Mosaic Memories: La Jollan creates sentimental art piece


The 12- by 15-foot cement mosaic in the front yard of Francesca and Steve Petroski’s La Jolla home is a veritable eye-spy game of curios and memories. Coins from countries gathered during international travel, piggy banks from childhood, antique plate chips, sentimental jewelry and military buttons are just some of the memorabilia embedded in the mosaic.

“I started going through jewelry boxes and looking at all these trinkets and thinking back on all the memories associated with them,” Francesca explained. “I didn’t know what to do with them, but I wanted to keep them. I’m not going to wear these pieces or use them anymore, but I didn’t want to get rid of them because they have so much sentimental value. Everything had a story — the story of my life.”

Inspired by seeing something similar at a friend’s house, Francesca said she decided to turn her family’s precious items into a piece of art. “I was really artistic as a child and through college, but I got caught up in the corporate world, had children and became caught up in everyday life. I considered art to be a therapy, but it fell to the wayside,” she explained.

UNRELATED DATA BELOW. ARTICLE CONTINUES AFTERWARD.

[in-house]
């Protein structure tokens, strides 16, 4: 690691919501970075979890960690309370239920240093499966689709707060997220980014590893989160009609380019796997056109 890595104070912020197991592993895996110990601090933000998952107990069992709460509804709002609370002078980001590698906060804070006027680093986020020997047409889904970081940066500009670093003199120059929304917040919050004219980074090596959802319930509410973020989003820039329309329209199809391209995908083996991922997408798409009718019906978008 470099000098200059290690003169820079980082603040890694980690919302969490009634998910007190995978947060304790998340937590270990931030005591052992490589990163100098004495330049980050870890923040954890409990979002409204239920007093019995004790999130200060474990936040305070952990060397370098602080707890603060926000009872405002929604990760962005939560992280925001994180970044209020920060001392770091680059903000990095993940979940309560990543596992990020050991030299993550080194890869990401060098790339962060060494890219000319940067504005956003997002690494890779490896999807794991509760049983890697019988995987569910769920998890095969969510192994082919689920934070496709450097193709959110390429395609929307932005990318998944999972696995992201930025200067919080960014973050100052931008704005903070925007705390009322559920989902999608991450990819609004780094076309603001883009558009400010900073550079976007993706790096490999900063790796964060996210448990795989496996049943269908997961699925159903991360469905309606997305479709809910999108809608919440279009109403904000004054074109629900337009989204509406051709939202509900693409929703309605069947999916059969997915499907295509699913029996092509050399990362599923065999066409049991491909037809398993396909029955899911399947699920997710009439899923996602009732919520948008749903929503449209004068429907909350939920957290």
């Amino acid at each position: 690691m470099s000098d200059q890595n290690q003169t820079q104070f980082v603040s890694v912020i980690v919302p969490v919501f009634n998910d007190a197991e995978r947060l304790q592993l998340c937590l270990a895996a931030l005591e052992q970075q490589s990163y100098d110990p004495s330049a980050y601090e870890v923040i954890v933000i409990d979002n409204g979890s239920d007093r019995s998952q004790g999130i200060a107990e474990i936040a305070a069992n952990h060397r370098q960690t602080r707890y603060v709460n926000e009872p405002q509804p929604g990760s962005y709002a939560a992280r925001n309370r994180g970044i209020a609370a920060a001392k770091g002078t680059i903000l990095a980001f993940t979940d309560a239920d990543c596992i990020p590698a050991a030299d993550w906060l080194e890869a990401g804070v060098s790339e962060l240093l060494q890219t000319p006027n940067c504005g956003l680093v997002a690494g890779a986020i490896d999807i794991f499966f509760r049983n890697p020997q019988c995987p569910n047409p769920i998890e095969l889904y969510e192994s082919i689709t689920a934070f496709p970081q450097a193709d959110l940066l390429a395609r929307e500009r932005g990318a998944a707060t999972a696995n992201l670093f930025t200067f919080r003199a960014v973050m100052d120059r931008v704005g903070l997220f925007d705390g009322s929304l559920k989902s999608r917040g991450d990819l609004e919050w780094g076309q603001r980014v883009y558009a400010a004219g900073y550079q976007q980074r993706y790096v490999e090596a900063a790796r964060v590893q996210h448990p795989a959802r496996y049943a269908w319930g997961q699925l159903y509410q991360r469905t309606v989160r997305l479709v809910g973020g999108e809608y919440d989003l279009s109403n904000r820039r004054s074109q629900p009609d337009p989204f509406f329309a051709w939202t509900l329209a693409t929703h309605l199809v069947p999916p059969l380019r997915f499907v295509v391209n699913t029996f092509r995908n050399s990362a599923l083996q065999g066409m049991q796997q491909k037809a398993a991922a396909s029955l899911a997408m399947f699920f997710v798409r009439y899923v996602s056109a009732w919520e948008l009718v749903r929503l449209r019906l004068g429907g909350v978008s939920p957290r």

“When I saw my friend’s piece it really inspired me. I thought to myself ‘Why wait? I’m going to do something right now.’ ”

The back yard of the Petroski’s home on Ivanhoe Avenue was featured in this year’s La Jolla Historical Society Secret Garden Tour, which further motivated the couple to spruce up their front yard.

Steve, inspired by an abalone shell, sketched a design in the shape of a seashell to represent their proximity to the beach. Francesca collected small trinkets that could be added in their original form. Her son, Nico, helped “create” additional pieces by breaking larger items into shards.

Handyman Jose Guerrero assisted with the execution, including cutting the bricks to fit the space and cementing them in place. Start to finish, the process took five months.

“It was creative and therapeutic,” Francesca proclaimed. “We didn’t buy a single thing, it was all items we already had — plus, neighbors would bring plates to contribute. It just felt like an opportunity to express ourselves and our family’s history. There are some pieces on here that no one would know the story behind, but me.

“It’s really about going through life and memories.”

Having completed the piece, and now using it as a “patio” space with chairs and a bench, Francesca said she would be willing — with Guerrero’s help — to guide those interested in creating a similar piece. She can be reached at (858) 342-2413.